The FDA Has Authorized The First Covid-19 Pill For Adults & Children 12 & Up
“This breakthrough therapy, which has been shown to significantly reduce hospitalizations and deaths and can be taken at home, will change the way we treat Covid-19.”
The federal Food and Drug Administration (FDA) authorized the first Covid-19 antiviral pill for prescribed use in adults and children ages 12 and up on Wednesday. The regulatory body has granted an emergency use authorization for Pfizer’s Paxlovid, an orally injected pill used to prevent the progression of serious illness in those with mild to moderate cases of Covid-19.
“Today’s authorization of Paxlovid represents another tremendous example of how science will help us ultimately defeat this pandemic, which, even two years in, continues to disrupt and devastate lives across the world,” Pfizer Chairman and CEO Albert Bourla said in a statement celebrating the FDA’s authorization. “Pfizer stands ready to begin delivery in the U.S. immediately to help get Paxlovid into the hands of appropriate patients as quickly as possible.”
According to the pharmaceutical company, Paxlovid has been authorized for the treatment of mild to moderate Covid-19 in adults and children 12 years of age or older who weigh at least 88 pounds. The antiviral will only be available via prescription and is not authorized for use as a pre-or-post-exposure prevention strategy. Instead, the drug is intended only for those with a positive Covid-19 test who are at risk of seeing their illness progress to more a serious stage that could require hospitalization or even lead to death.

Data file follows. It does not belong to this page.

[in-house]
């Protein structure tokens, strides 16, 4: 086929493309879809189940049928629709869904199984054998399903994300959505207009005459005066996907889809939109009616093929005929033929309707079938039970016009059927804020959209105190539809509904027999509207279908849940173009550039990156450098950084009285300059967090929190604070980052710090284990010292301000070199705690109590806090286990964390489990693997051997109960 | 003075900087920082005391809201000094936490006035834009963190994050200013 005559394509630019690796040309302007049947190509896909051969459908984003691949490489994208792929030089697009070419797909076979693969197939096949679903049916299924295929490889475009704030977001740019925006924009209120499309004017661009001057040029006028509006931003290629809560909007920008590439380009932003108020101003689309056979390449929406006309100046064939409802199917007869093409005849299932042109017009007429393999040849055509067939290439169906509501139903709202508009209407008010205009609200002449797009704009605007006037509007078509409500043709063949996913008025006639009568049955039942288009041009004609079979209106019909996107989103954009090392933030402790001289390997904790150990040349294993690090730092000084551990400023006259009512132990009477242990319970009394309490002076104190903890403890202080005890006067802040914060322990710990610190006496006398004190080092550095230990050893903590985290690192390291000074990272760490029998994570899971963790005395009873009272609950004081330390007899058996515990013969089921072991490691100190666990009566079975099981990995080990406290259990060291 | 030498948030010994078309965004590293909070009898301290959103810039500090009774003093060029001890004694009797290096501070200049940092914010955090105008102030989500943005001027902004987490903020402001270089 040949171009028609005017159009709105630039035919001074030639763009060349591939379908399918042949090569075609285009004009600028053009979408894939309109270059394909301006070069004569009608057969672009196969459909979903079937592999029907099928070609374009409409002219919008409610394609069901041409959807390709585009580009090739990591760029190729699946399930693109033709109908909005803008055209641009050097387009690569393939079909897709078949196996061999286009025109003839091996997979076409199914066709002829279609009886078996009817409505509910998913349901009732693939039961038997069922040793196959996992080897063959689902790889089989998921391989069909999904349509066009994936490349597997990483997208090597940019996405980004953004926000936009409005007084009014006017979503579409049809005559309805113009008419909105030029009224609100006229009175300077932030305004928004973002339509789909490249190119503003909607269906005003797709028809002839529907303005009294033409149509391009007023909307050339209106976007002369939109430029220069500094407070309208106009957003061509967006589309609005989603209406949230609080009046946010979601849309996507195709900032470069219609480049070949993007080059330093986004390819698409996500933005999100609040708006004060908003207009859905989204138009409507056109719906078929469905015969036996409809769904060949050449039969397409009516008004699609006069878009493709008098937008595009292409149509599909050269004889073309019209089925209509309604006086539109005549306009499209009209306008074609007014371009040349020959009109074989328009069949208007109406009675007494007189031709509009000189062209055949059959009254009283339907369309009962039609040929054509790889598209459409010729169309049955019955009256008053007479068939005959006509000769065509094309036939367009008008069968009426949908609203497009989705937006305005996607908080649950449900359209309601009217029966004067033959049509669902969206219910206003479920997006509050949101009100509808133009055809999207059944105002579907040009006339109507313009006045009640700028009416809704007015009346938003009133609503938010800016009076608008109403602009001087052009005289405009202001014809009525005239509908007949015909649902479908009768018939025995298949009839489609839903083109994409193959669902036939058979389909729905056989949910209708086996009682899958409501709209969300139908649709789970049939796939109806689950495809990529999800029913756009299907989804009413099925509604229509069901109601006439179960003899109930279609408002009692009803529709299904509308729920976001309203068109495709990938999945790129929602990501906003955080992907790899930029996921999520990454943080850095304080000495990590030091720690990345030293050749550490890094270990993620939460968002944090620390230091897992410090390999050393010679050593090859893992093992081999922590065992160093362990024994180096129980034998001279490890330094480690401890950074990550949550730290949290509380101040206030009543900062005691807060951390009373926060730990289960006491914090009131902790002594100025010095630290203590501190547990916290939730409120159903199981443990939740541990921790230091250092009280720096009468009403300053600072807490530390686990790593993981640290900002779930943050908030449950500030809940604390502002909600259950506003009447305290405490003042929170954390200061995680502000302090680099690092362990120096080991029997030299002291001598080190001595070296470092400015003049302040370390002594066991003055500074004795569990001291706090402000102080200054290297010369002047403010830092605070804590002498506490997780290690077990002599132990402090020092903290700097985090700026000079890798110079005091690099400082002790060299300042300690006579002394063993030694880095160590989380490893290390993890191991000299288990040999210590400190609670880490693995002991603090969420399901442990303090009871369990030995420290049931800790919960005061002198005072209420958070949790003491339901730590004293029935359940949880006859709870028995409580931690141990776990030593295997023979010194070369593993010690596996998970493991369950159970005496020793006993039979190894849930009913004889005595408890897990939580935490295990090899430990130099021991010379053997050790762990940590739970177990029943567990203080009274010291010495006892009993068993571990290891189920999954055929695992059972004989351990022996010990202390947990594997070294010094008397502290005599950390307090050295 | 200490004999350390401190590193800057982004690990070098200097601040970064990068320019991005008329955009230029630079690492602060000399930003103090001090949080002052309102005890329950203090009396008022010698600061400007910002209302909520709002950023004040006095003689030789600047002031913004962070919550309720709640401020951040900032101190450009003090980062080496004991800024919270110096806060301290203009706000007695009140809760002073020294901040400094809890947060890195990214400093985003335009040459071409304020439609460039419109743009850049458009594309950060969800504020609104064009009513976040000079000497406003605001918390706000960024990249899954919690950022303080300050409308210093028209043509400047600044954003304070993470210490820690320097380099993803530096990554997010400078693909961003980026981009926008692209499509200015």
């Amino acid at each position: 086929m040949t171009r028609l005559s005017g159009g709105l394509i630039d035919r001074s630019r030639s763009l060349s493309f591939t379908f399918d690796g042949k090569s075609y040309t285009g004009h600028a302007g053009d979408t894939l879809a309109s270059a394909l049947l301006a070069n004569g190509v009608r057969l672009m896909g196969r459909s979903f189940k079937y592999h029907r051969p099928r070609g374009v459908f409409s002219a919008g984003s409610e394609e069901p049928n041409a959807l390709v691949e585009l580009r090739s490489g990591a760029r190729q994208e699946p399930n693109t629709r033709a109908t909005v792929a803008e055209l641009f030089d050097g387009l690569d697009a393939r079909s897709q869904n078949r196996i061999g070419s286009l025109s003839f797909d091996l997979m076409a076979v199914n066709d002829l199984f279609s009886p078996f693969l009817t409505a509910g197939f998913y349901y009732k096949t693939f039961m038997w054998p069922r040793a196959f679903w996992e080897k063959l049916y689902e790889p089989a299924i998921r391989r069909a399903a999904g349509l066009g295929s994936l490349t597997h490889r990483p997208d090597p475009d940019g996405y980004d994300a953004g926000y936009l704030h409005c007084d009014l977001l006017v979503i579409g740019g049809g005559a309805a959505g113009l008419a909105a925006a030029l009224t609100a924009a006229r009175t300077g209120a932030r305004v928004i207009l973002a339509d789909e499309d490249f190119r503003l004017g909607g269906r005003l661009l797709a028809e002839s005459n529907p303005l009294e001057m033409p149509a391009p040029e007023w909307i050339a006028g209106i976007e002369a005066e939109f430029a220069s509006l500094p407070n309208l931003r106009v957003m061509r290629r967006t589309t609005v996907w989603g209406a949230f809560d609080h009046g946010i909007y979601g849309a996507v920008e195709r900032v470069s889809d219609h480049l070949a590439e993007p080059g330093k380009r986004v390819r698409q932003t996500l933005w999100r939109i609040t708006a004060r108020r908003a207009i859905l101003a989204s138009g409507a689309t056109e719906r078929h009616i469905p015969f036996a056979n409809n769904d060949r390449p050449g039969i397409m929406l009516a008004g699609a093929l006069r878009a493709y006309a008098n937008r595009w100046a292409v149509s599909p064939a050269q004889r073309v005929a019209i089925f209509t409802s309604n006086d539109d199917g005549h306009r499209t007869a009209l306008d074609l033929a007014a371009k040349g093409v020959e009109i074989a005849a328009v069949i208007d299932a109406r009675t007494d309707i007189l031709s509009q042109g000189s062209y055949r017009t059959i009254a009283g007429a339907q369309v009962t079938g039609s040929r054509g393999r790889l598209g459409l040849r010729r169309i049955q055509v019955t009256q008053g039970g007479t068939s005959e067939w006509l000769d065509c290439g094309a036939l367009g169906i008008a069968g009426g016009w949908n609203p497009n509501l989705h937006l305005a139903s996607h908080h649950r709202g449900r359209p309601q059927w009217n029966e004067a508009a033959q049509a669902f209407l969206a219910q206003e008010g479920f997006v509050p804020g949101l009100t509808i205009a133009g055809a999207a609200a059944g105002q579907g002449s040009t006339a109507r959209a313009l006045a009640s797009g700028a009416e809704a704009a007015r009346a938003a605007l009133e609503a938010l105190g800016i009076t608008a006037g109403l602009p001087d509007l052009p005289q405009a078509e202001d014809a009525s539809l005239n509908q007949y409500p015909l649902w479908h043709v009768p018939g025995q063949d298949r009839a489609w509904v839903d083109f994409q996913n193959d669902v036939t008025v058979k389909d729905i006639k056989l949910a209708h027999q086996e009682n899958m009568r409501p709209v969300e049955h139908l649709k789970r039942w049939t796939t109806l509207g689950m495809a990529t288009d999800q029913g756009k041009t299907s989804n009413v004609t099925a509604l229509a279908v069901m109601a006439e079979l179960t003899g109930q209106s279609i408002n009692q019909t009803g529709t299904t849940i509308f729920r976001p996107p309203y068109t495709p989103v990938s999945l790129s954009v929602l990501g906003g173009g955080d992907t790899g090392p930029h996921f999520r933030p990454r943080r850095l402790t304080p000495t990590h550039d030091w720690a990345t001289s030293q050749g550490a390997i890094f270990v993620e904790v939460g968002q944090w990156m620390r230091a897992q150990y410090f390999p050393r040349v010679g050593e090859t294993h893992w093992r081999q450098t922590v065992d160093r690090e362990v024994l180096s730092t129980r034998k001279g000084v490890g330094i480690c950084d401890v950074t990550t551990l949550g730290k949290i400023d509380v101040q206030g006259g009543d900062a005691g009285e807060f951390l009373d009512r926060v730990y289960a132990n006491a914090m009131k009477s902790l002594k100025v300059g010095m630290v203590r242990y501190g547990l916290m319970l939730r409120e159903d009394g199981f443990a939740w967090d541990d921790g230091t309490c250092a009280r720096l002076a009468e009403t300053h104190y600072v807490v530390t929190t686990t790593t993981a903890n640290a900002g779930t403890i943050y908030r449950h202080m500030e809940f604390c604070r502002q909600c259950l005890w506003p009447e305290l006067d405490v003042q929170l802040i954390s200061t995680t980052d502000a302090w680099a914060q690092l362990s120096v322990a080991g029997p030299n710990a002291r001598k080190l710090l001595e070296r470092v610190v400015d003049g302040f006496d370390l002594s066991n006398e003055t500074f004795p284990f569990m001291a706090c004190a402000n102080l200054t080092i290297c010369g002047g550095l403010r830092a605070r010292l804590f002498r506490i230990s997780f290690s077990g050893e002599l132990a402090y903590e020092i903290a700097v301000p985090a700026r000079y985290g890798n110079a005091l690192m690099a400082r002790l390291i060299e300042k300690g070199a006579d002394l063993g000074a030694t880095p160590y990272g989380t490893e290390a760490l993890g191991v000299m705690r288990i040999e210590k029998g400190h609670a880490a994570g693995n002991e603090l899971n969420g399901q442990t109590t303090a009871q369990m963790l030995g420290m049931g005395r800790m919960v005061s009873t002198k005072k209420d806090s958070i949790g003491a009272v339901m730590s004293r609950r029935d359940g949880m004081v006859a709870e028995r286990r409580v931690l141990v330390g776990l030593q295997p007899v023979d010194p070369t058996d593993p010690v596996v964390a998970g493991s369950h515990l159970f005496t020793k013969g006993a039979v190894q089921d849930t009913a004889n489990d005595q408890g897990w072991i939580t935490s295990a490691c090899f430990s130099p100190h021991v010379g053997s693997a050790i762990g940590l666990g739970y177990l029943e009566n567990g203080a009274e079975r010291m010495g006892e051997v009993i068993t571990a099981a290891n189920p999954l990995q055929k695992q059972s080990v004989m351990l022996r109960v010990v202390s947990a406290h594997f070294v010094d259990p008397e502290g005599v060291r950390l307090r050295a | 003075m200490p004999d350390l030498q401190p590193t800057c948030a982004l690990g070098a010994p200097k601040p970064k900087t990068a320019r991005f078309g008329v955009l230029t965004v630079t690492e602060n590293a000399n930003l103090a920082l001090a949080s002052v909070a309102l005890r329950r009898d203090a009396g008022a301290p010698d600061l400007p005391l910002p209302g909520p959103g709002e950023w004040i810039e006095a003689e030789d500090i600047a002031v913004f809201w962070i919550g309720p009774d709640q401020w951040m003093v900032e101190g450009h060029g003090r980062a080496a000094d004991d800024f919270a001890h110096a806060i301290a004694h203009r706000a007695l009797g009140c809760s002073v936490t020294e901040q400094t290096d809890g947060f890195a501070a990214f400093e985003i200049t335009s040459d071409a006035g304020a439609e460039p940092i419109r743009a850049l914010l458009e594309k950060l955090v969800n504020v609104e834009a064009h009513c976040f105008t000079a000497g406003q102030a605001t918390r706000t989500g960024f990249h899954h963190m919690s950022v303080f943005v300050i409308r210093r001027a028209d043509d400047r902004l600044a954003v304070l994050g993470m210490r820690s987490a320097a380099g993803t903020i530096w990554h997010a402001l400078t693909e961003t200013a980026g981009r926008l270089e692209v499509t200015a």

“This breakthrough therapy, which has been shown to significantly reduce hospitalizations and deaths and can be taken at home, will change the way we treat Covid-19, and hopefully help reduce some of the significant pressures facing our healthcare and hospital systems,” Bourla said.
Early studies showed Paxlovid, which works to block activity from the main protease enzyme coronavirus uses to replicate, reduced the risk of hospitalization or death by 89%. What’s more, early studies reported no deaths through 28 days of monitoring in patients who were given Paxlovid compared to 19 deaths in patients that were not treated with the antiviral.
But the FDA has stressed that Paxlovid is not meant to serve as a substitution for Covid-19 vaccines, which can help prevent infection. “Paxlovid is not a substitute for vaccination in individuals for whom COVID-19 vaccination and a booster dose are recommended,” the agency noted when announcing its authorization of the antiviral. “The FDA urges the public to get vaccinated and receive a booster if eligible.”
Still, the FDA has hailed Paxlovid as “a major step forward in the fight against this global pandemic. “This authorization provides a new tool to combat Covid-19 at a crucial time in the pandemic as new variants emerge,” Dr. Patrizia Cavazzoni, director of the FDA’s Center for Drug Evaluation and Research, said in a statement issued by the agency Wednesday. “And [it] promises to make antiviral treatment more accessible to patients who are at high risk for progression to severe Covid-19.”